"Opened by the Commander of the La Hogue", War of 1812 Captured Letter.
Manuscript notation at top of folded letter to New York referring to (though may or may not have been written by) La Hogue
Captain Thomas Bladen Capel, letter datelined "Glasgow 12th Decr. 1812",
with partly clear strike of Glasgow boxed datestamp (Dec. 13), carried from Liverpool by the ship Henry
around March 1813, the Henry
was captured by La Hogue
en route and its cargo and letters taken to Vice Admiralty Court in Halifax, Nova Scotia, where it was cleared on June 15 and the letter released, upon arrival in Boston lightly struck with red "Boston Ms. Jun. 26?" circular datestamp and rated "17"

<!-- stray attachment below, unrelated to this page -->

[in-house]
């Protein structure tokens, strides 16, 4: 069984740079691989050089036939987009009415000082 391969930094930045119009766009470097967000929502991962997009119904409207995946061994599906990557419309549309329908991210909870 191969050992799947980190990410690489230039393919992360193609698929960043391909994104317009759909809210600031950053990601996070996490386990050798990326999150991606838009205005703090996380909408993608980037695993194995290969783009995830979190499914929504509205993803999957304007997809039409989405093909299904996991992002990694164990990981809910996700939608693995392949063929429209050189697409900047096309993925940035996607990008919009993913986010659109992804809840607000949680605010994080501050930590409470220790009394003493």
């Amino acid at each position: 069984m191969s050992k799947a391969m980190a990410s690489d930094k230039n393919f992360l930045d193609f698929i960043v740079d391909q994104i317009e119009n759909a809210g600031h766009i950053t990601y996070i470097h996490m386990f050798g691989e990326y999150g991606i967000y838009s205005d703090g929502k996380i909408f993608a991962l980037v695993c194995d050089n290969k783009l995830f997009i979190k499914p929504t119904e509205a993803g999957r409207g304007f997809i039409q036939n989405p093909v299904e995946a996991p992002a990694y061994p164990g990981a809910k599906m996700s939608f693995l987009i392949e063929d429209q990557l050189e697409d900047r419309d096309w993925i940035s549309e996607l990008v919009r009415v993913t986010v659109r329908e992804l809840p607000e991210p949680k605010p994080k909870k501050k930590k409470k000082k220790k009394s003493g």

cents due in manuscript for the distance to New York
VERY FINE WAR OF 1812 LETTER SENT FROM SCOTLAND TO NEW YORK, CAPTURED EN ROUTE BY THE BRITISH ROYAL NAVY AND TAKEN TO VICE ADMIRALTY COURT IN NOVA SCOTIA, BEFORE BEING RELEASED.
The HMS La Hogue was a 74-gun third-rate ship of the line of the British Royal Navy. It was launched on October 3, 1811, and was named for the 1692 Battle of La Hogue. According to the 1922 book The Blackwell Frigates by Basil Lubbock, "The La Hogue of 1811...sported a green and chocolate lion, its grinning mouth displaying rows of white teeth and a huge red tongue." During the War of 1812, while under the command of Thomas Bladen Capel, La Hogue was active in capturing American privateers and other vessels attempting to reach America.
Illustrated in Chronicle No. 264 (p. 327)
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